Saturday, December 26, 2009

Happy Boxing Day!

Happy Boxing Day

to our Commonwealth friends!

Yes, today is Boxing Day "…on which postmen, errand boys, and servants of various kinds received a Christmas box of contributions from those whom they serve" (Charles Dickens). Surely there are plants for celebrating Boxing Day?

According to the CanadaInfo web site ("over 500 pages of information about Canada!") "….under Queen Victoria…December 26th became a holiday as boxes were filled with gifts and money for servants and tradespeople [!!]…. poor people carried empty boxes from door to door, and the boxes were soon filled with food, Christmas sweets, and money. Parents gave their children small gifts such as Oranges, handkerchiefs, and socks…." There we go: oranges. Probably the same ones they used to fill the toe of the Christmas stocking the day before.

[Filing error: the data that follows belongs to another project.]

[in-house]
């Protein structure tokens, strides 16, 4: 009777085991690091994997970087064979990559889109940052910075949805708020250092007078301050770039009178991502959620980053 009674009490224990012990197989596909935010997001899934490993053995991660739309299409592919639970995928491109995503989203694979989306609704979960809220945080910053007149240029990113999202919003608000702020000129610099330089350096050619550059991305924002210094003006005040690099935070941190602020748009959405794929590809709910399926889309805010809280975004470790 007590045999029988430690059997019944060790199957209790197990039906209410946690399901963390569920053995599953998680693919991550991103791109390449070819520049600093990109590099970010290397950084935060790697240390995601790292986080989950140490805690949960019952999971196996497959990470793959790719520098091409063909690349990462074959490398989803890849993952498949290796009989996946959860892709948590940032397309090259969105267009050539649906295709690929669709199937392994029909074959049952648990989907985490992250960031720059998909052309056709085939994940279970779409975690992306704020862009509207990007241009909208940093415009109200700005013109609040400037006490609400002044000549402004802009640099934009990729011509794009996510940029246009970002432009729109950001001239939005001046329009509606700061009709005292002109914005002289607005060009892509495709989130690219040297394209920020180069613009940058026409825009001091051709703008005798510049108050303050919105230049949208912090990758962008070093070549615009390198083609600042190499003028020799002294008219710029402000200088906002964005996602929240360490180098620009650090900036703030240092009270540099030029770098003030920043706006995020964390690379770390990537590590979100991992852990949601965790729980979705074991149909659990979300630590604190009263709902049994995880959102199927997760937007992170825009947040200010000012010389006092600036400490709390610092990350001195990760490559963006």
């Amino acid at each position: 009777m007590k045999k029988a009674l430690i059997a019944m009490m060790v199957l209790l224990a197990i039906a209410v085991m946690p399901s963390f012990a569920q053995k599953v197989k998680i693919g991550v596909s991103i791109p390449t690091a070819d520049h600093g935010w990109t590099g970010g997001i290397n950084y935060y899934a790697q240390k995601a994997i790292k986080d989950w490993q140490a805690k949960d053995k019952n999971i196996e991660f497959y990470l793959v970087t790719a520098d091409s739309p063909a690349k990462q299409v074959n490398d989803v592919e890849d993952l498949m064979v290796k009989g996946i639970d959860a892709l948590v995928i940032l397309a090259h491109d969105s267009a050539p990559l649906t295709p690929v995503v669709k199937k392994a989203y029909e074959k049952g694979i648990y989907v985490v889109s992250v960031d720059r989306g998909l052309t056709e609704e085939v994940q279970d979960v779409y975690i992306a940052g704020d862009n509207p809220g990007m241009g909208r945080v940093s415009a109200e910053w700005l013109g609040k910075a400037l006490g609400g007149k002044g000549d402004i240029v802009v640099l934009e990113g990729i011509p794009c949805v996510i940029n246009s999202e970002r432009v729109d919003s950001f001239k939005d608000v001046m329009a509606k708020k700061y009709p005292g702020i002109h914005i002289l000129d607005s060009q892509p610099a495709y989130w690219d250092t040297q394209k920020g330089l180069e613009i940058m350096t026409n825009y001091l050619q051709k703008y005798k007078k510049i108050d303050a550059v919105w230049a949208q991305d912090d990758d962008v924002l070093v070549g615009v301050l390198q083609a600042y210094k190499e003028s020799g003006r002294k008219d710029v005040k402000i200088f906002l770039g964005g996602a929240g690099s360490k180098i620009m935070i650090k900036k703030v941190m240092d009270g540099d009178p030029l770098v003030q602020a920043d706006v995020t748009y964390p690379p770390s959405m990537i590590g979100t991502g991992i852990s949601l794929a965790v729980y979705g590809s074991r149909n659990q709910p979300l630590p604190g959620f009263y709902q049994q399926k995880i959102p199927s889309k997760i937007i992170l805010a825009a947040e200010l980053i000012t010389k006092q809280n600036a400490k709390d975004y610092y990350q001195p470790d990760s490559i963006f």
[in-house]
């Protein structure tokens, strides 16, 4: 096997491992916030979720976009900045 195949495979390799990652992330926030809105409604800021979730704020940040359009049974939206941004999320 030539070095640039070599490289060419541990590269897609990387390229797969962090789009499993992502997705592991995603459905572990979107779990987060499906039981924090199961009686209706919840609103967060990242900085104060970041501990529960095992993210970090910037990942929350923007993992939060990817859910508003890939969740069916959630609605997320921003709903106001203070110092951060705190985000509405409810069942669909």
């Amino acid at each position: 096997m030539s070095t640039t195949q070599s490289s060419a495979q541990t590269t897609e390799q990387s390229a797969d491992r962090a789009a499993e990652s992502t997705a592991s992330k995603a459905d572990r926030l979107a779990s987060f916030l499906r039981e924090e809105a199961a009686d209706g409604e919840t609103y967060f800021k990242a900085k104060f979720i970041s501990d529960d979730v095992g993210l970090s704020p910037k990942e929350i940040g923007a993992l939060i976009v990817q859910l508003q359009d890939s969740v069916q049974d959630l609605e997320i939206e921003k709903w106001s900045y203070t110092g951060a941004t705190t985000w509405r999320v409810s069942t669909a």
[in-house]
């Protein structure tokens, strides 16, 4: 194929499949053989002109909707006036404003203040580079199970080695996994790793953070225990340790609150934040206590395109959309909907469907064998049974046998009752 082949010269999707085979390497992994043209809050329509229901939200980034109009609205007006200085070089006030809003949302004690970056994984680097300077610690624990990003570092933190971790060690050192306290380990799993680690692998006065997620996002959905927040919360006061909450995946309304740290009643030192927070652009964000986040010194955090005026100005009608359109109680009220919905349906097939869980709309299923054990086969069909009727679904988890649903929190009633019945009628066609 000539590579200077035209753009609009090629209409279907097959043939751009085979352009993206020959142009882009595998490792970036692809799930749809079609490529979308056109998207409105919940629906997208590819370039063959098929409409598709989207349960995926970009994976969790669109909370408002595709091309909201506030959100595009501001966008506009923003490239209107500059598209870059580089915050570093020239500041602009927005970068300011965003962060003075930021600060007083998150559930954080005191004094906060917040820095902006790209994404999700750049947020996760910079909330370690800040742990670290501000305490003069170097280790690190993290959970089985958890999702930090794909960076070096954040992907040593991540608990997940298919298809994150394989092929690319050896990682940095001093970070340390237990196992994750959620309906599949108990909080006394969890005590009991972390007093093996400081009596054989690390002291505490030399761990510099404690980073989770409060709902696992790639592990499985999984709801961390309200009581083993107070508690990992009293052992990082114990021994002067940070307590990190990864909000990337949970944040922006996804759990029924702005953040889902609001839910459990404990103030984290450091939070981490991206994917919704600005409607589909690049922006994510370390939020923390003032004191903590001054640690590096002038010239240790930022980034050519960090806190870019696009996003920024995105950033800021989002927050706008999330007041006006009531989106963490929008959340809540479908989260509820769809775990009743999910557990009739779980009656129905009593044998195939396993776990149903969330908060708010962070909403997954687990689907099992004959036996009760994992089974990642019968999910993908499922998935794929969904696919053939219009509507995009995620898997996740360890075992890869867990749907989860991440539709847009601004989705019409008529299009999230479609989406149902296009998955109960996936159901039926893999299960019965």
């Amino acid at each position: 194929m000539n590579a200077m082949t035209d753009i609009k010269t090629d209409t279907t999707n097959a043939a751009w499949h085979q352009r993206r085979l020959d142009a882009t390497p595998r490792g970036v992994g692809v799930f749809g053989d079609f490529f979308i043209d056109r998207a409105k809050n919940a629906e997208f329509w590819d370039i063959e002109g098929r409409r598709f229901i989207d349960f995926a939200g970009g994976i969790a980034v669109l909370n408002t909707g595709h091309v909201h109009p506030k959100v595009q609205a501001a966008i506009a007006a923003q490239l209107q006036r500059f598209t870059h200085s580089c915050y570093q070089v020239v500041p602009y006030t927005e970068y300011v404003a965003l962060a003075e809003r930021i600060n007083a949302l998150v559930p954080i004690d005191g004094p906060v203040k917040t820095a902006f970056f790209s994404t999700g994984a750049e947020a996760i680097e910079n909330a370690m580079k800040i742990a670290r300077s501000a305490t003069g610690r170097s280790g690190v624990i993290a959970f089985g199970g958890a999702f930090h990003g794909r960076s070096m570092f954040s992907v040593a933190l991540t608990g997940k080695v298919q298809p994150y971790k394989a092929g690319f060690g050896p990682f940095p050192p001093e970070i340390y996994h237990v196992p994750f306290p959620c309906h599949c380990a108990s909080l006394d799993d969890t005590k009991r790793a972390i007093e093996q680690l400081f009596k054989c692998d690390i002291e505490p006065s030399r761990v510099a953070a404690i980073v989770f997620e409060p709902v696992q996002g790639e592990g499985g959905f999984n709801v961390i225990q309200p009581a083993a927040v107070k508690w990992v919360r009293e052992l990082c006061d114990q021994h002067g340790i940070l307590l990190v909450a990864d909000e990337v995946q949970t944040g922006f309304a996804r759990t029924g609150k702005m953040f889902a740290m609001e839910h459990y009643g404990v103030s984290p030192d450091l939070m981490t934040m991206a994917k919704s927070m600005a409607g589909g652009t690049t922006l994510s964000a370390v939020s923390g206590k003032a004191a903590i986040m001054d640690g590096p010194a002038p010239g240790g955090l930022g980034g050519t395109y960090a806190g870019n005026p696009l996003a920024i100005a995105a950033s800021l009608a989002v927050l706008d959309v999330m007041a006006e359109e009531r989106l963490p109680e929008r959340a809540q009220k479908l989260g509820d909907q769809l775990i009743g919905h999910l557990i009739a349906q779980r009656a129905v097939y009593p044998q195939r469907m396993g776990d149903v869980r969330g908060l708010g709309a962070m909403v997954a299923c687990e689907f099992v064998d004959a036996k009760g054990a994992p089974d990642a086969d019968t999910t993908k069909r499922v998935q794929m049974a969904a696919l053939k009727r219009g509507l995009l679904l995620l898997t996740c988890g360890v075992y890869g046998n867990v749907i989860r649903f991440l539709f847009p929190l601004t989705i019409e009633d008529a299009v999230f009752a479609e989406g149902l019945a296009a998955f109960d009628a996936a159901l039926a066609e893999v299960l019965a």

Where did the Victorians get oranges in winter? Perhaps imported from Spain, or grown in the orangerie--a special greenhouse used to cultivate citrus for the fragrant blossoms and exotic fruit. Some citrus will flower off and on at any time of year, especially 'Meyer' lemons and kumquats, and both of these are slow growers especially suitable for growing in pots.

Most citrus have beautiful colorful fruit in the winter, so they show up in many seasonal celebrations and recipes, especially those of Asian, Pacific, and Mediterranean cultures. Bags of oranges and mandarins are traditional gifts anytime during the two-week Chinese New Year's celebration, symbolizing happiness, while kumquats symbolize prosperity. 'Dancy' is the tangy, seedy Christmas tangerine; 'Owari Satsuma' is the nearly seedless, sweet mandarin orange. Both grow very well here, and kumquats are the hardiest, easiest, and most ornamental citrus of all.